Drug prices are top of mind for many patients. Some of them have to cut back on basic needs just to pay for treatments that seem to rise in price each year. That made a recent announcement by Regeneron Pharmaceuticals particularly unusual.
The Tarrytown, NY, drugmaker plans to cut the price of its cholesterol-lowering drug alirocumab (Praluent) if it can get concessions from payers. Regeneron made the move after data from a heart study suggested its drug might reduce the risk of death in those who have recently suffered a heart attack or stroke, and are at high risk of having another one.
Alirocumab is part of class of cholesterol-lowering drugs whose high list prices—around $14,000 per year—have led to significant pushback from payers. Regeneron hopes to change things by lowering its drug’s price to align with an assessment from an independent nonprofit organization, the Institute for Clinical and Economic Review. It’s the second time Regeneron has taken ICER’s input into account with a pricing decision, but these instances are outliers. It remains to be seen whether the gambit will work and drive adoption of alirocumab, or whether other drugmakers will follow suit.
In other news this week, a leading “biohacker” explained his approach to do-it-yourself biotech, the FDA stopped a study of a gene therapy for Duchenne muscular dystrophy, and investors kept on pouring money into immuno-oncology. Let’s get to the rest of the week’s news.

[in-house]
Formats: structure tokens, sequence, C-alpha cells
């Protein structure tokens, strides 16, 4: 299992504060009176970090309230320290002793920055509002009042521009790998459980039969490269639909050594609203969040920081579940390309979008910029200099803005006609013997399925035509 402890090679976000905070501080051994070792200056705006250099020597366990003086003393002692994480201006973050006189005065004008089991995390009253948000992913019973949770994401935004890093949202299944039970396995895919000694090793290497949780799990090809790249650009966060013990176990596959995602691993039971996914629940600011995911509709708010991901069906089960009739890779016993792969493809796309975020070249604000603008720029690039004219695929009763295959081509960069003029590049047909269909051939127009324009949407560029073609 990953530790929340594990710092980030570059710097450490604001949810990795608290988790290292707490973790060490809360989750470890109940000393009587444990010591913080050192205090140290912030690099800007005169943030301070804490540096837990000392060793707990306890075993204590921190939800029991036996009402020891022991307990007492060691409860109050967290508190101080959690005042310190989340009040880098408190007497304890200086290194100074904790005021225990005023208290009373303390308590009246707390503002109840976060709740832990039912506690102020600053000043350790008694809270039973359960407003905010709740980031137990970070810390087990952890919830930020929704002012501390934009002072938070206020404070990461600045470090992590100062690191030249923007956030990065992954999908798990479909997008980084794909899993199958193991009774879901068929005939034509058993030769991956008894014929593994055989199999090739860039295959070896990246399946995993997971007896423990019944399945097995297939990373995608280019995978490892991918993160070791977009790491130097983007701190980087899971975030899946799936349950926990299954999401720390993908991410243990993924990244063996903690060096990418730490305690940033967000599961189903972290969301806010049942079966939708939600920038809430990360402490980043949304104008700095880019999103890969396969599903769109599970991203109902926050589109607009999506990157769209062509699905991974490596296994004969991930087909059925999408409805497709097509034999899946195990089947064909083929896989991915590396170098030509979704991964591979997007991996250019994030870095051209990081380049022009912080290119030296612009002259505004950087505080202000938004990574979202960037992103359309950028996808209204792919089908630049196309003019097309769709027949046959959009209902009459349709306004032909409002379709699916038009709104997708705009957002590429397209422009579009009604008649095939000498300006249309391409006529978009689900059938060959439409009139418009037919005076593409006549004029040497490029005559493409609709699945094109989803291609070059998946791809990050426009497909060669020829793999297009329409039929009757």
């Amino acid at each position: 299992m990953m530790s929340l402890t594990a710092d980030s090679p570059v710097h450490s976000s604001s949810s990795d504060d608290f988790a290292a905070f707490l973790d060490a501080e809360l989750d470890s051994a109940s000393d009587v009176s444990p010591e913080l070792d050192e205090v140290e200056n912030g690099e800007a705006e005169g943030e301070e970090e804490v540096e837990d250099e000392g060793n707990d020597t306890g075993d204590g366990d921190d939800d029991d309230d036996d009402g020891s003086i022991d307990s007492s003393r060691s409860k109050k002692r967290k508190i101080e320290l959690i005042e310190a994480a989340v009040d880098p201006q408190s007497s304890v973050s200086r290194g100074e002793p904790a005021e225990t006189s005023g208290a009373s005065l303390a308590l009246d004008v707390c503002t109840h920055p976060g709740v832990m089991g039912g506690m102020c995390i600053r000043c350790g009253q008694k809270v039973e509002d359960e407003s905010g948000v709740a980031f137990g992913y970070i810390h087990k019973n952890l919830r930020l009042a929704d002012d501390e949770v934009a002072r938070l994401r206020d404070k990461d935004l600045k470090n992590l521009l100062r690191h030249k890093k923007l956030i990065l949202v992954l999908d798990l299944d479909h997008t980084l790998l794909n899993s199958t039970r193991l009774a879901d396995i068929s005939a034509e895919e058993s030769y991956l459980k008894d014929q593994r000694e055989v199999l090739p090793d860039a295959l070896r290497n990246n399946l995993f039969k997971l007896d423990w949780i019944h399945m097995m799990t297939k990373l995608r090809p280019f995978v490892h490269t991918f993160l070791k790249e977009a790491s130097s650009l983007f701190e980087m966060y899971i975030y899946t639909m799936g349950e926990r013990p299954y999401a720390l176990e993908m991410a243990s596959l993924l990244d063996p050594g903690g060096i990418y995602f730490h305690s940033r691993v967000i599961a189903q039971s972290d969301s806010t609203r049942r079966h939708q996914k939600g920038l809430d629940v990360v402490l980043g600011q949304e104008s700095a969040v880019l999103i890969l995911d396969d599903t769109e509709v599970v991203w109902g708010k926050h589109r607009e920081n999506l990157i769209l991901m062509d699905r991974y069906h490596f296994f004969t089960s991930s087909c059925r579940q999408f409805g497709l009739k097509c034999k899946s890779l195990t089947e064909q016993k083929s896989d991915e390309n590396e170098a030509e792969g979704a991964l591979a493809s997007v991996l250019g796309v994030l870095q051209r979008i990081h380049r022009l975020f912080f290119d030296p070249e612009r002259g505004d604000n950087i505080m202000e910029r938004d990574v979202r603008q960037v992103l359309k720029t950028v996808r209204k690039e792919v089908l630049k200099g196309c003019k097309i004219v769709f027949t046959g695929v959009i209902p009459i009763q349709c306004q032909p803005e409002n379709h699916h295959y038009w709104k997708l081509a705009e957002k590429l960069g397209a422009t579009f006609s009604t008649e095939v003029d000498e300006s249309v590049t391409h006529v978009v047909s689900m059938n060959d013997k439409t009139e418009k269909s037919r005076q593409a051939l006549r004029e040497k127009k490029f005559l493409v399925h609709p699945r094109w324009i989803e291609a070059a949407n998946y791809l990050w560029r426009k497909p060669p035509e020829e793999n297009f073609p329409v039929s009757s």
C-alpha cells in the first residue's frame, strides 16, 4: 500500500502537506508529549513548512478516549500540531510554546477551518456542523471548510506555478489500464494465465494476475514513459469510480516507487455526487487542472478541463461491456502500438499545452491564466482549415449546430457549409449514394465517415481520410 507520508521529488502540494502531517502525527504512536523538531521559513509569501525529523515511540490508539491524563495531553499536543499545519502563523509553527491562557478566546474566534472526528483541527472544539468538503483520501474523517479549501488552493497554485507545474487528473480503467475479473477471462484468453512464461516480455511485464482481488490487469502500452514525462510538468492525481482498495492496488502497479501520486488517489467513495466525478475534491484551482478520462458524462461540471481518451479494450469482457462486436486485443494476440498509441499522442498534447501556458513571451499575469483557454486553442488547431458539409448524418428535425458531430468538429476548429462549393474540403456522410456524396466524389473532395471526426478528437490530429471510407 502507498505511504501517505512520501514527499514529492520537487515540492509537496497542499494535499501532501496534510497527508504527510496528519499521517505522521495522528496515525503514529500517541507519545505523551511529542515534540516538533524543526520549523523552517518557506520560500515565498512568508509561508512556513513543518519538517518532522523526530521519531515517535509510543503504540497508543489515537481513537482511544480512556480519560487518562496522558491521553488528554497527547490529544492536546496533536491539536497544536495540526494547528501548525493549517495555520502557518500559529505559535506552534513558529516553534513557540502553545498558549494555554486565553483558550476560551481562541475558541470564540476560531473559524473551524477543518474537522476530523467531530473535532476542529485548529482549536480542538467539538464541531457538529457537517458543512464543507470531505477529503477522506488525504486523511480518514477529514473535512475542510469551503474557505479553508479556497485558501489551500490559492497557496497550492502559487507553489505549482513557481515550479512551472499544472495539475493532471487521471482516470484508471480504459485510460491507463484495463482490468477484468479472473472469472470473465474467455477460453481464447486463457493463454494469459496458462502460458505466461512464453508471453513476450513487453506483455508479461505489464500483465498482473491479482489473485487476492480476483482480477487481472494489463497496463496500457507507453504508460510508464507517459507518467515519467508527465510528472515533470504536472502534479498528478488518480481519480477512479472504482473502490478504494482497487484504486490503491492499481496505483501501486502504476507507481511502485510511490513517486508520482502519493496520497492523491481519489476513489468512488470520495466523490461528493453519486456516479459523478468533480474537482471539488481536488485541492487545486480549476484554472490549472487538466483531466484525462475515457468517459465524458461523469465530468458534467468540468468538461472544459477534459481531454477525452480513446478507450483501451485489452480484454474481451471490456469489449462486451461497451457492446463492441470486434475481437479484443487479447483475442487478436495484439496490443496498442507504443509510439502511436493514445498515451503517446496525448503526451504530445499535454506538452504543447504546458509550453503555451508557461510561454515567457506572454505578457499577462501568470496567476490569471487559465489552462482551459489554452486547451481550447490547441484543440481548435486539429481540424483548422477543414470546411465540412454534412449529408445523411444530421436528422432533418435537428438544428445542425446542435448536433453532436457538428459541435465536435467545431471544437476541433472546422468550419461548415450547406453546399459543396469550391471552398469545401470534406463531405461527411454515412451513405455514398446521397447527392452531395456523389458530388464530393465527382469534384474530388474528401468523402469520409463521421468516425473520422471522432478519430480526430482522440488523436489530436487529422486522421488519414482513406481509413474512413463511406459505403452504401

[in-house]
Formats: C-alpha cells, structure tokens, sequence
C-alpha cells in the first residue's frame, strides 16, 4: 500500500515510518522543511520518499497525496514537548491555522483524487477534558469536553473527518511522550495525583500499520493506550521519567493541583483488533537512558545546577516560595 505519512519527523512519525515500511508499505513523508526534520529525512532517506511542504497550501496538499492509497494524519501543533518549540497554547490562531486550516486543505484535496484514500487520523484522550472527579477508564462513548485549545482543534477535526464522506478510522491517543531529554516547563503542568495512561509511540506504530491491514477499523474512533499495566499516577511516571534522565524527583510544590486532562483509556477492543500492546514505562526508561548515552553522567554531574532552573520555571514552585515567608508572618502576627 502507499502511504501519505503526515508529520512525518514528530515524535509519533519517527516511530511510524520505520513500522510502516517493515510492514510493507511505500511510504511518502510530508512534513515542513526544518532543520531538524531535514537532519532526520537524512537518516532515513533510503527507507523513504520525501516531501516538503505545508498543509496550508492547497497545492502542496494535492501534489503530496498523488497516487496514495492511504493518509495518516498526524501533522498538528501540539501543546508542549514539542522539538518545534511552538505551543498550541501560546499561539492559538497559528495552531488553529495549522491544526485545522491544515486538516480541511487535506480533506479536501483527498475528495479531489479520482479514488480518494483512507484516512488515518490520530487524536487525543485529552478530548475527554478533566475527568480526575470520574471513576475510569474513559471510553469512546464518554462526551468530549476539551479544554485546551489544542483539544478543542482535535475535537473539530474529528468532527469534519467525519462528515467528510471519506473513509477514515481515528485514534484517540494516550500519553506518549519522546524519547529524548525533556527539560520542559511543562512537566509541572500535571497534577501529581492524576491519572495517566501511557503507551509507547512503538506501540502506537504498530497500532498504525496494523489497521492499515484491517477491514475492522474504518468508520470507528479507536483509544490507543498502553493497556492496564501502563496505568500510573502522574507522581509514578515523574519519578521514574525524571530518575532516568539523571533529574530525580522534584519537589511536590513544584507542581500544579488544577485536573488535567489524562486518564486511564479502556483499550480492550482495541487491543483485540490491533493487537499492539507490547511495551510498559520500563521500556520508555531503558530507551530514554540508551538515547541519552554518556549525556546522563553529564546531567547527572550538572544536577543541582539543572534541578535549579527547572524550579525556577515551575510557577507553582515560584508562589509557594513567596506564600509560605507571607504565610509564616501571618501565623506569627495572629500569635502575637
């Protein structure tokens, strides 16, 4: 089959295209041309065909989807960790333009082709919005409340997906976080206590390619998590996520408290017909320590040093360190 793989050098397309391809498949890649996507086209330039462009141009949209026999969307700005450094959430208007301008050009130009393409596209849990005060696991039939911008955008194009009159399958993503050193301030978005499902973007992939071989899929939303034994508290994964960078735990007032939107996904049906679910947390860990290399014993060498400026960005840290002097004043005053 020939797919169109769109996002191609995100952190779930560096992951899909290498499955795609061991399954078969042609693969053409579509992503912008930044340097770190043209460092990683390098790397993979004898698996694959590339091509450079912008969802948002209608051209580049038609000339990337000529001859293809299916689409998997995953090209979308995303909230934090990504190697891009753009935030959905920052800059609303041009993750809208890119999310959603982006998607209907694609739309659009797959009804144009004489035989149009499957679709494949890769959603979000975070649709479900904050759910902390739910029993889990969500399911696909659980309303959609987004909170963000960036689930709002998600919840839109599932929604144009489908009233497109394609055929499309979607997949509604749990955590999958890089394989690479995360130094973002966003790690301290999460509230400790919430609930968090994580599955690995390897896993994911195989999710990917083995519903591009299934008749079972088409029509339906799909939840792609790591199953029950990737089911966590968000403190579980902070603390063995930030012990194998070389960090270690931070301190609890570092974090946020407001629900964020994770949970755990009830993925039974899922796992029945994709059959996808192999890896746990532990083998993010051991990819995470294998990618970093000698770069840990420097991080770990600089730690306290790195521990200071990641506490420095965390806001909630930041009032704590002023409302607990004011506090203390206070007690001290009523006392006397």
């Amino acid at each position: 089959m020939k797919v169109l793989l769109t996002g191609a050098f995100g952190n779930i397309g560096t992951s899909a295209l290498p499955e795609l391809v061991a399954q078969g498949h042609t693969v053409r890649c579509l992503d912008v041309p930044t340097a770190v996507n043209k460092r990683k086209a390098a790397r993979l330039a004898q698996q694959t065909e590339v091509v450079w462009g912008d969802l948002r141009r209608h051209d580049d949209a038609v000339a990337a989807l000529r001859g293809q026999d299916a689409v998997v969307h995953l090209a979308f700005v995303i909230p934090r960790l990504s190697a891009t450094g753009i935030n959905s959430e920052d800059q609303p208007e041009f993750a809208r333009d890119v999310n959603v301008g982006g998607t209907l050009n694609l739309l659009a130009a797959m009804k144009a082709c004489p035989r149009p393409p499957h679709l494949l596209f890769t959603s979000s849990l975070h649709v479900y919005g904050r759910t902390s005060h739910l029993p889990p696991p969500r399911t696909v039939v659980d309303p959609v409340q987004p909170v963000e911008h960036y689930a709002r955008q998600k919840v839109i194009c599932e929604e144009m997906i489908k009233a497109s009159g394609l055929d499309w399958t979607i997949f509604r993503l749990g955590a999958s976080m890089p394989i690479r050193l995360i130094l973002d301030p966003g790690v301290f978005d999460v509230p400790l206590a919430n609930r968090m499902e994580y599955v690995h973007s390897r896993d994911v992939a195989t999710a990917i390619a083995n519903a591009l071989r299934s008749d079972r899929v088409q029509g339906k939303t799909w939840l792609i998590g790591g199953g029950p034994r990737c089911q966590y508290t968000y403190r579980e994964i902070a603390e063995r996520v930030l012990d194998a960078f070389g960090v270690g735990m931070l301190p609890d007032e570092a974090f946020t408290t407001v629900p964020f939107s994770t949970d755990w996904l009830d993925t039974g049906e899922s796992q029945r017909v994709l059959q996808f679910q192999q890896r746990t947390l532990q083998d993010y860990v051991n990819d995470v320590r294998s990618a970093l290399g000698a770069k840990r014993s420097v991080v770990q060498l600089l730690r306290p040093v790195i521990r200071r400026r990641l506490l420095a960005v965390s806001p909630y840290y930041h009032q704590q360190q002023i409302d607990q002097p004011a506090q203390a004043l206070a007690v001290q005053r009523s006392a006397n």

—Regeneron Pharmaceuticals (NASDAQ: REGN) and partner Sanofi (NYSE: SNY) unveiled data from their massive cardiovascular study Odyssey Outcomes and unexpectedly cut the price of their cholesterol-lowering medicine alirocumab (Praluent). Regeneron reported the drug cut the risk of death for some patients. The results came with caveats, but cardiologists told Xconomy that insurers might be more willing to cover the drug.
—Xconomy’s Corie Lok reported that a few patient advocate groups are wading into the fight over high drug prices, even at the risk of upsetting pharma companies that donate to their cause.
—Bay Area biohacker Josiah Zayner has attracted attention with his self-experimentation, including a public injection of CRISPR-Cas9. Xconomy’s Alex Lash profiled Zayner, who is rethinking his own role—in public, as usual—on the do-it-yourself biotech frontier.
—The Securities and Exchange Commission revealed that it charged Theranos and its two top executives with “elaborate, years-long fraud.” CEO Elizabeth Holmes has settled the charges in part by paying a $500,000 fine and surrendering her majority equity stake. Former president Ramesh Balwani will go to trial.
—The saga of former pharmaceuticals executive Martin Shkreli concluded with a seven-year prison sentence handed down for securities fraud.
—The FDA suspended a clinical test of a gene therapy from Solid Biosciences (NASDAQ: SLDB), the latest sign of trouble for the firm. The company reported that the first Duchenne muscular dystrophy patient dosed in the study was hospitalized for several days. Solid shares plummeted 64 percent.
DOLLARS & DEALS
—A year after GlaxoSmithKline (NYSE: GSK) bailed on a partnership with Ionis Pharmaceuticals (NASDAQ: IONS) for a transthyretin amyloidosis drug, Ionis sent the drug, inotersen, to spinout Akcea Therapeutics (NASDAQ: AKCA). Like a rival drug, patisiran, inotersen is under FDA review.
—Arcus Biosciences (NYSE: RCUS) raised $120 million in an initial public stock offering. Proceeds will finance clinical testing of the Hayward, CA, company’s two lead cancer immunotherapies.